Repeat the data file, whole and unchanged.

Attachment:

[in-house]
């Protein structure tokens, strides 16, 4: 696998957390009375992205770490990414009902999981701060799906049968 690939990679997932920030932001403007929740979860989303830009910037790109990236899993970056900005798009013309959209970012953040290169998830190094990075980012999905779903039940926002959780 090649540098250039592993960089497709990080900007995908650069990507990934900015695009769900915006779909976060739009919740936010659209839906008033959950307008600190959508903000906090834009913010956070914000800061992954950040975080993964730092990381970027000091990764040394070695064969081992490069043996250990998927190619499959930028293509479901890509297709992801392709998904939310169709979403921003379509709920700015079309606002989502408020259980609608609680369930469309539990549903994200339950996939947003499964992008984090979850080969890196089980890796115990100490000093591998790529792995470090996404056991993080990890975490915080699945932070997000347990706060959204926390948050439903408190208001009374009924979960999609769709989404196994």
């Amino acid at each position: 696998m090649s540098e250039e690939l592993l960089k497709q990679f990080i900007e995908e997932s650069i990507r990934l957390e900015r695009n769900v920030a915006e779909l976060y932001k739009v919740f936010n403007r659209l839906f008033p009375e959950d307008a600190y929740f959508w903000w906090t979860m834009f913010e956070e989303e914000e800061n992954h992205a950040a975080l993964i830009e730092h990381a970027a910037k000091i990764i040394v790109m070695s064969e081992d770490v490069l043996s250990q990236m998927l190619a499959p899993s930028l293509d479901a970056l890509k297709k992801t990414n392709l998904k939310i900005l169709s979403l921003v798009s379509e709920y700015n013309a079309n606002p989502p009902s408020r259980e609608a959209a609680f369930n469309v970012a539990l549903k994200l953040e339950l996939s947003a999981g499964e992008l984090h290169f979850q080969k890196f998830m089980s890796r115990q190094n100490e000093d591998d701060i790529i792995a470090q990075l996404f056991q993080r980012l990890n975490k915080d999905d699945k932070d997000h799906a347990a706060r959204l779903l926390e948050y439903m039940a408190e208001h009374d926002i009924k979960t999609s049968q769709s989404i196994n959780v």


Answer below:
[in-house]
């Protein structure tokens, strides 16, 4: 696998957390009375992205770490990414009902999981701060799906049968 690939990679997932920030932001403007929740979860989303830009910037790109990236899993970056900005798009013309959209970012953040290169998830190094990075980012999905779903039940926002959780 090649540098250039592993960089497709990080900007995908650069990507990934900015695009769900915006779909976060739009919740936010659209839906008033959950307008600190959508903000906090834009913010956070914000800061992954950040975080993964730092990381970027000091990764040394070695064969081992490069043996250990998927190619499959930028293509479901890509297709992801392709998904939310169709979403921003379509709920700015079309606002989502408020259980609608609680369930469309539990549903994200339950996939947003499964992008984090979850080969890196089980890796115990100490000093591998790529792995470090996404056991993080990890975490915080699945932070997000347990706060959204926390948050439903408190208001009374009924979960999609769709989404196994």
């Amino acid at each position: 696998m090649s540098e250039e690939l592993l960089k497709q990679f990080i900007e995908e997932s650069i990507r990934l957390e900015r695009n769900v920030a915006e779909l976060y932001k739009v919740f936010n403007r659209l839906f008033p009375e959950d307008a600190y929740f959508w903000w906090t979860m834009f913010e956070e989303e914000e800061n992954h992205a950040a975080l993964i830009e730092h990381a970027a910037k000091i990764i040394v790109m070695s064969e081992d770490v490069l043996s250990q990236m998927l190619a499959p899993s930028l293509d479901a970056l890509k297709k992801t990414n392709l998904k939310i900005l169709s979403l921003v798009s379509e709920y700015n013309a079309n606002p989502p009902s408020r259980e609608a959209a609680f369930n469309v970012a539990l549903k994200l953040e339950l996939s947003a999981g499964e992008l984090h290169f979850q080969k890196f998830m089980s890796r115990q190094n100490e000093d591998d701060i790529i792995a470090q990075l996404f056991q993080r980012l990890n975490k915080d999905d699945k932070d997000h799906a347990a706060r959204l779903l926390e948050y439903m039940a408190e208001h009374d926002i009924k979960t999609s049968q769709s989404i196994n959780v």